Third Circuit Joins Seventh and Ninth Circuits Holding that Federal Common Law Standard for Successor Liability Applies to FLSA Claims
Last week, the Third Circuit issued a precedential decision holding that the federal common law standard for successor liability is applicable to claims brought under the Fair Labor Standards Act. The plaintiff filed a class and collective action complaint alleging that she was hired as a mortgage underwriter and was not paid overtime in accordance with federal law and the New Jersey Wage and Hour Law. The district court dismissed plaintiff’s amended complaint, but the Third Circuit vacated the district court’s decision and remanded for further proceedings.
The Third Circuit now applies the same successor liability standard as the Seventh and Ninth Circuits. Under this standard a court considers the following factors: (1) continuity of operations and work force of the successor and predecessor employers, (2) notice to the successor-employer of its predecessor’s legal obligation, and (3) ability of the predecessor to provide adequate relief directly. The Court of Appeals also concluded that the complaint adequately pled a claim under the successor liability theory and noted that “we will not fault [plaintiff] for her inability to make specific allegations as to the continuity of ownership at this stage, particularly given her reasonable assertion that the inner working of the privately held corporations at issue remain hidden to her.”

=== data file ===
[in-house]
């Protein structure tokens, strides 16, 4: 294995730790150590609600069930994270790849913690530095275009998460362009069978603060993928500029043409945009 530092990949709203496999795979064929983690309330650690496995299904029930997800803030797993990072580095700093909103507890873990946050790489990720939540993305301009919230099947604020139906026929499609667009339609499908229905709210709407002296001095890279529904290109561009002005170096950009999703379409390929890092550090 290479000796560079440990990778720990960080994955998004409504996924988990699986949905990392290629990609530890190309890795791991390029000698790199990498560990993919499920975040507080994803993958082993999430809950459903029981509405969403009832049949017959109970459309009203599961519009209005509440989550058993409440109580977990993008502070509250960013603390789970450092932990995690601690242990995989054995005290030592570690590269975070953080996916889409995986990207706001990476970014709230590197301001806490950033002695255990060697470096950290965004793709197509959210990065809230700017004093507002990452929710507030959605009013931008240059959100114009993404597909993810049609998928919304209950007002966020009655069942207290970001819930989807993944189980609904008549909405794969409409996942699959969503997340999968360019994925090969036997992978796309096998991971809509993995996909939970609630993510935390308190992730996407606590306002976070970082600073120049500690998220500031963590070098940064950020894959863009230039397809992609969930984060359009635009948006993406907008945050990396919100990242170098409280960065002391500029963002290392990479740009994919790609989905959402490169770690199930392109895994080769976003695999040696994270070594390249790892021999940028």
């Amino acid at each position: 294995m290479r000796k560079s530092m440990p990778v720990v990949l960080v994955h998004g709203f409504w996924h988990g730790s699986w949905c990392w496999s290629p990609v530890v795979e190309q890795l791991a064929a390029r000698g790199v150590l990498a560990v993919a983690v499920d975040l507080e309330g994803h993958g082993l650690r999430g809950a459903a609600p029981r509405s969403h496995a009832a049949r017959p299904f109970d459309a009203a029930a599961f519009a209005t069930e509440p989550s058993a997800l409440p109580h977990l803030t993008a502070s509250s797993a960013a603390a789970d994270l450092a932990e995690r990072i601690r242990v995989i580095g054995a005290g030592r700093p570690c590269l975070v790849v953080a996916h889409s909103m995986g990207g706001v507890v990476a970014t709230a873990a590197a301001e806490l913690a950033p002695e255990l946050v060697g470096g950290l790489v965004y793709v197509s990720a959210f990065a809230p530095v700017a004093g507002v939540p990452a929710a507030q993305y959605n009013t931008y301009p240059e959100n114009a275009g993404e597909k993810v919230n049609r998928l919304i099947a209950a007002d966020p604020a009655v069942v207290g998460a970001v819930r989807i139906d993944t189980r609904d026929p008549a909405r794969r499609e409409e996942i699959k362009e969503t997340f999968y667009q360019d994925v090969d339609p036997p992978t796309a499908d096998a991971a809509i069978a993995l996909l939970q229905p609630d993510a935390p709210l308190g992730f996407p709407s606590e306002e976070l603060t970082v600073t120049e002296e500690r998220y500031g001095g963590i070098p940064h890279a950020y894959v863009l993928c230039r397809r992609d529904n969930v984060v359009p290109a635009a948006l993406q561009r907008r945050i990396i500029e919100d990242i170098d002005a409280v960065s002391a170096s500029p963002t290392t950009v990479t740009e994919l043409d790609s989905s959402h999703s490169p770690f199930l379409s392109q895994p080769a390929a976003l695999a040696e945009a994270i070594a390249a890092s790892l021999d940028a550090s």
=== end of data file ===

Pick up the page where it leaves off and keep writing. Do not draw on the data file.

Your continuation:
The Third Circuit also held that the complaint adequately alleged that the two corporate defendants were joint employers explaining that “the scenario described by [plaintiff], in which she and virtually all other Security Atlantic employees were abruptly and seamlessly integrated into REMN’s commercial mortgage business while some of those same employees continued to be paid by Security Atlantic, supports [plaintiff’s] claim that the two companies shared authority over hiring and firing practices.” Finally, the Third Circuit determined that the amended complaint provided enough information to “allow the court to draw the reasonable inference that the [individual] defendants are liable for misconduct alleged.”
Abbey Spanier, LLP, located in New York City, is a well-recognized national class action and complex litigation law firm.